A new tool developed by the Agency for Healthcare Research and Quality (AHRQ) and the ECRI Institute will assess the extent to which a guideline adheres to the Institute of Medicine’s (IOM) standards for trustworthy evidence-based clinical guidelines.
IOM recommends that guidelines:
- Be based on a systematic review of the existing evidence
- Be developed by a knowledgeable, multidisciplinary panel
- Consider important patient subgroups and patient preferences
- Be based on an explicit and transparent process
- Provide a clear explanation of the logical relationships between alternative care options and health outcomes, and provide ratings of both the quality of evidence and the strength of recommendations
- Be revised as appropriate when there is important new evidence
The National Guideline Clearinghouse tool, called the National Guideline Clearinghouse Extent Adherence to Trustworthy Standards (NEATS) Instrument, provides quick-glance assessments to be used by clinicians, educators, policy makers, payers, and patients so they can better understand what lies behind guideline recommendations.
“These quick-glance assessments make it easier for users to judge what lies behind recommendations of guidelines, and to choose the most rigorously developed ones with a goal of improving healthcare quality and outcomes for patients,” Karen Schoelles, MD, SM, FACP, director of the ECRI Institute-Penn Medicine Evidence-based Practice Center, and project director of the National Guideline Clearinghouse, said in a statement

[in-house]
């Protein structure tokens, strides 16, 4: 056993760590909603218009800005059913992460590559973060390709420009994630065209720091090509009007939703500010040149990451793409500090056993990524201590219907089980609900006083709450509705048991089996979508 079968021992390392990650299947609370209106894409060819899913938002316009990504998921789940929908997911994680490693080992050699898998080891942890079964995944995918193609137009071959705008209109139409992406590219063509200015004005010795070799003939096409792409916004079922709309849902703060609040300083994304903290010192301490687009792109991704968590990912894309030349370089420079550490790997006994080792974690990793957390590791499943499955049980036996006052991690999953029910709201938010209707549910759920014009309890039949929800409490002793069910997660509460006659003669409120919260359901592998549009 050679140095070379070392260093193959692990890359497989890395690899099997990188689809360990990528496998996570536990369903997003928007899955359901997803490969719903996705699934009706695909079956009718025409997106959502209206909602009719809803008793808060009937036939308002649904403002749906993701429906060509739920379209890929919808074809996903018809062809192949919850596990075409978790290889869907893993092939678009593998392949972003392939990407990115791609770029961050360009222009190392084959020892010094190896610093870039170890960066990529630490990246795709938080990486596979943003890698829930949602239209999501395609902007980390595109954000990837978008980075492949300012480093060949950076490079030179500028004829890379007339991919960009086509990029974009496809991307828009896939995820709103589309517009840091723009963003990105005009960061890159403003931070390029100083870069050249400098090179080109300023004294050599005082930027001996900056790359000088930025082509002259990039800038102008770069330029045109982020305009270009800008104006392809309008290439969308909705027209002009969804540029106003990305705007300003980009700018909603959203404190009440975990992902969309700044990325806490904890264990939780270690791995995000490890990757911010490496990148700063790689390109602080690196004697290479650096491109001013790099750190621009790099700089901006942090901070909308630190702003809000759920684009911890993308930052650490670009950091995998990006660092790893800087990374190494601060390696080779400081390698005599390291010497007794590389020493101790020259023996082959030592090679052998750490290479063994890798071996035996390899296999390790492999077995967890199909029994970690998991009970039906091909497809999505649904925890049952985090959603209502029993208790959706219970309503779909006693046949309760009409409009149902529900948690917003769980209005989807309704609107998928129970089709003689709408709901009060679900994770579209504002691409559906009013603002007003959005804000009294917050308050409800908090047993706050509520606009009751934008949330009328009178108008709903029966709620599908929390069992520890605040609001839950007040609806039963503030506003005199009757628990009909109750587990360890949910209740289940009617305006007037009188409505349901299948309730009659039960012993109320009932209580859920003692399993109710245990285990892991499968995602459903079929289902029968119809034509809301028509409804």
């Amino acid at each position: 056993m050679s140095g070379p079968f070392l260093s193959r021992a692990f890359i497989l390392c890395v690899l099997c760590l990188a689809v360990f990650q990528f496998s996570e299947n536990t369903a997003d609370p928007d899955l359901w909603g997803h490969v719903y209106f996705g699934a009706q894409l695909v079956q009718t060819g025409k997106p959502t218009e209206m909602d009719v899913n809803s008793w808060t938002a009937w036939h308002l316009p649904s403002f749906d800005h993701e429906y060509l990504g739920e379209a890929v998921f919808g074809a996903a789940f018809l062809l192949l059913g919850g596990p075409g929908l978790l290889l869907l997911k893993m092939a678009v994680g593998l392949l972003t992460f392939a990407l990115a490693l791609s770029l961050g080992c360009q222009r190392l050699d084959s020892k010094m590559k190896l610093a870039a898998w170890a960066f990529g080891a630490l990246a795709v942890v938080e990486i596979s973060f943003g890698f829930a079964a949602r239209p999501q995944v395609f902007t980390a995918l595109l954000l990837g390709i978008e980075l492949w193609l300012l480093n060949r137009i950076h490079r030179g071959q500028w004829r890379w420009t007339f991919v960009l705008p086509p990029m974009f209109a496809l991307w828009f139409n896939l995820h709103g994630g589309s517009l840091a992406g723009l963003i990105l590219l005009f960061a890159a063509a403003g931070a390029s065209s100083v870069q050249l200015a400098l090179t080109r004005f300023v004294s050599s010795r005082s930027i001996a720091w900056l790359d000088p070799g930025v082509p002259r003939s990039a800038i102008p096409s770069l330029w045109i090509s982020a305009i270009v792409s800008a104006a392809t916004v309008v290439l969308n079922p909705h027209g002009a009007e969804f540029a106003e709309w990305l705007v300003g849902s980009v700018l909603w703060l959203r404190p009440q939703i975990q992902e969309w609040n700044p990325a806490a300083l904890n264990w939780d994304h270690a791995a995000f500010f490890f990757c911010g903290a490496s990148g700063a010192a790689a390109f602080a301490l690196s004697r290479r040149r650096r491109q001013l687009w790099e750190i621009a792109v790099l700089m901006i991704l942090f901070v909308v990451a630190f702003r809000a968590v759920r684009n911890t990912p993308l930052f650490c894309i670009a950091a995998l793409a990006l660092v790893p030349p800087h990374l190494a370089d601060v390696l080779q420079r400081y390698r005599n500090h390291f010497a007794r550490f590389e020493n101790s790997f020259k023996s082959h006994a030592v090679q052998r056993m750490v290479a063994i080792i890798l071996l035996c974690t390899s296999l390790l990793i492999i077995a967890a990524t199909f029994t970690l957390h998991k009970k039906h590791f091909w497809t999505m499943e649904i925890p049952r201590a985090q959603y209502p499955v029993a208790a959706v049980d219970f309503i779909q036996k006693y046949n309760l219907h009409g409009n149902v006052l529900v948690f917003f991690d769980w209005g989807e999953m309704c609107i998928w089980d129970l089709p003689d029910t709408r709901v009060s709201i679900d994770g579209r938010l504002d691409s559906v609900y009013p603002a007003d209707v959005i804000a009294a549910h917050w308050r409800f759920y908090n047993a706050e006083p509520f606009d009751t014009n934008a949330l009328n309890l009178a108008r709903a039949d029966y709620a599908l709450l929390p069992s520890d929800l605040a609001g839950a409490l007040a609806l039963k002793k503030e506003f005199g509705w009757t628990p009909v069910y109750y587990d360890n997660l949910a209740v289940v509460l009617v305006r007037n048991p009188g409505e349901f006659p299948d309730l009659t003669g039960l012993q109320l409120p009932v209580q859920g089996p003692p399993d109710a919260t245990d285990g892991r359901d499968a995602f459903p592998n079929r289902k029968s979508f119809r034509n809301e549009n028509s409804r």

The tool assesses standards guideline developers should strive to meet, such as including disclosures of funding and financial conflicts of interest, as well as specific actions, such as whether the guideline developer assembled a multidisciplinary group or appropriately rated the strength of the recommendations during the development process.
“Guideline developers now receive an independent judgment about the trustworthiness of their guidelines, which they can use to benchmark their guideline development process against,” said Mary Nix, deputy director of the Division of Practice Improvement and management lead for the National Guideline Clearinghouse at the Center for Evidence and Practice Improvement at AHRQ. "This should enable them to more rigorously construct guidelines that work to improve patient care, safety, and outcomes."